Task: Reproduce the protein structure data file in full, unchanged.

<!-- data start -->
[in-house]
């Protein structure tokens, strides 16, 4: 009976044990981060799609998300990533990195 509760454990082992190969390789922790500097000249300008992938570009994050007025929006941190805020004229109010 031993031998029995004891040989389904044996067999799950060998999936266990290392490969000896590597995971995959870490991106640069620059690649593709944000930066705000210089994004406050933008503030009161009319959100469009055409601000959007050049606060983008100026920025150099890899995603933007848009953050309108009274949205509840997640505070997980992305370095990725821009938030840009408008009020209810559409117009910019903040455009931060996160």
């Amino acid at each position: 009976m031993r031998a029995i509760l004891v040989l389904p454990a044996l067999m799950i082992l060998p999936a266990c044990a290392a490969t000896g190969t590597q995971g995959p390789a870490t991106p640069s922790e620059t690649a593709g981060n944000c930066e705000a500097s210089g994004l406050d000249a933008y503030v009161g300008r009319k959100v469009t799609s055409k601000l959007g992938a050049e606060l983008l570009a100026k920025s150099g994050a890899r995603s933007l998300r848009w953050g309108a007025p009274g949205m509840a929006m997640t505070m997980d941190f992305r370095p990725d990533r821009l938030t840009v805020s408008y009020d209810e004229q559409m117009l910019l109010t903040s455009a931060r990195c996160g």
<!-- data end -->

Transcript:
[in-house]
């Protein structure tokens, strides 16, 4: 009976044990981060799609998300990533990195 509760454990082992190969390789922790500097000249300008992938570009994050007025929006941190805020004229109010 031993031998029995004891040989389904044996067999799950060998999936266990290392490969000896590597995971995959870490991106640069620059690649593709944000930066705000210089994004406050933008503030009161009319959100469009055409601000959007050049606060983008100026920025150099890899995603933007848009953050309108009274949205509840997640505070997980992305370095990725821009938030840009408008009020209810559409117009910019903040455009931060996160």
């Amino acid at each position: 009976m031993r031998a029995i509760l004891v040989l389904p454990a044996l067999m799950i082992l060998p999936a266990c044990a290392a490969t000896g190969t590597q995971g995959p390789a870490t991106p640069s922790e620059t690649a593709g981060n944000c930066e705000a500097s210089g994004l406050d000249a933008y503030v009161g300008r009319k959100v469009t799609s055409k601000l959007g992938a050049e606060l983008l570009a100026k920025s150099g994050a890899r995603s933007l998300r848009w953050g309108a007025p009274g949205m509840a929006m997640t505070m997980d941190f992305r370095p990725d990533r821009l938030t840009v805020s408008y009020d209810e004229q559409m117009l910019l109010t903040s455009a931060r990195c996160g």